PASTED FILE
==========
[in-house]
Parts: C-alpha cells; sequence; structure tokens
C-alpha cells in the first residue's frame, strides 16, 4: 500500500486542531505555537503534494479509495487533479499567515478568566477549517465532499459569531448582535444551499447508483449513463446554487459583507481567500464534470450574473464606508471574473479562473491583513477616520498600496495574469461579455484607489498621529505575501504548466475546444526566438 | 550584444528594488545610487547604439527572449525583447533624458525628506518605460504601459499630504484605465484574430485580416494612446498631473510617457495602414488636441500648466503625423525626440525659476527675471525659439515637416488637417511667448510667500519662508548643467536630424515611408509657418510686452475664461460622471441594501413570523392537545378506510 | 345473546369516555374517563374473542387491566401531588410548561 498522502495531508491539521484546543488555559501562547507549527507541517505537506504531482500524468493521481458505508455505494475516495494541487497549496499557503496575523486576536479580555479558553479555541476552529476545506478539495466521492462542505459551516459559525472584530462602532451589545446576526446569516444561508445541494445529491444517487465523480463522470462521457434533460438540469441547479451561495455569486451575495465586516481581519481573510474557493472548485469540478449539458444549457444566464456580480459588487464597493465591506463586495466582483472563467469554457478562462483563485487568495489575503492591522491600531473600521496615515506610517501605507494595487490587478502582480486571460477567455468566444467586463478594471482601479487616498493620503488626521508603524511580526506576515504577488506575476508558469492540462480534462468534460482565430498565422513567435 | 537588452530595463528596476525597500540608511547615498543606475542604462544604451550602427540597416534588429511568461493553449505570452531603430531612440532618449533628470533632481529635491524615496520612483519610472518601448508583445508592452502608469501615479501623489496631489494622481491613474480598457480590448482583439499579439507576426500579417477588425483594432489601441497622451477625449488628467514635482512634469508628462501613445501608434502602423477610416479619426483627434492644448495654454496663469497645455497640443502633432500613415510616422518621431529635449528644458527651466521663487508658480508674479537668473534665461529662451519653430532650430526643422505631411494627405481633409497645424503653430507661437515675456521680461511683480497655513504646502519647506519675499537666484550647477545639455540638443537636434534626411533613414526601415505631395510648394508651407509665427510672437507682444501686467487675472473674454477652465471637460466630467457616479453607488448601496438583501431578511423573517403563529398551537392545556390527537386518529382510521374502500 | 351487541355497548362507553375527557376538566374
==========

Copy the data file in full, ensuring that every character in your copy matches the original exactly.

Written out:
[in-house]
Parts: C-alpha cells; sequence; structure tokens
C-alpha cells in the first residue's frame, strides 16, 4: 500500500486542531505555537503534494479509495487533479499567515478568566477549517465532499459569531448582535444551499447508483449513463446554487459583507481567500464534470450574473464606508471574473479562473491583513477616520498600496495574469461579455484607489498621529505575501504548466475546444526566438 | 550584444528594488545610487547604439527572449525583447533624458525628506518605460504601459499630504484605465484574430485580416494612446498631473510617457495602414488636441500648466503625423525626440525659476527675471525659439515637416488637417511667448510667500519662508548643467536630424515611408509657418510686452475664461460622471441594501413570523392537545378506510 | 345473546369516555374517563374473542387491566401531588410548561 498522502495531508491539521484546543488555559501562547507549527507541517505537506504531482500524468493521481458505508455505494475516495494541487497549496499557503496575523486576536479580555479558553479555541476552529476545506478539495466521492462542505459551516459559525472584530462602532451589545446576526446569516444561508445541494445529491444517487465523480463522470462521457434533460438540469441547479451561495455569486451575495465586516481581519481573510474557493472548485469540478449539458444549457444566464456580480459588487464597493465591506463586495466582483472563467469554457478562462483563485487568495489575503492591522491600531473600521496615515506610517501605507494595487490587478502582480486571460477567455468566444467586463478594471482601479487616498493620503488626521508603524511580526506576515504577488506575476508558469492540462480534462468534460482565430498565422513567435 | 537588452530595463528596476525597500540608511547615498543606475542604462544604451550602427540597416534588429511568461493553449505570452531603430531612440532618449533628470533632481529635491524615496520612483519610472518601448508583445508592452502608469501615479501623489496631489494622481491613474480598457480590448482583439499579439507576426500579417477588425483594432489601441497622451477625449488628467514635482512634469508628462501613445501608434502602423477610416479619426483627434492644448495654454496663469497645455497640443502633432500613415510616422518621431529635449528644458527651466521663487508658480508674479537668473534665461529662451519653430532650430526643422505631411494627405481633409497645424503653430507661437515675456521680461511683480497655513504646502519647506519675499537666484550647477545639455540638443537636434534626411533613414526601415505631395510648394508651407509665427510672437507682444501686467487675472473674454477652465471637460466630467457616479453607488448601496438583501431578511423573517403563529398551537392545556390527537386518529382510521374502500 | 351487541355497548362507553375527557376538566374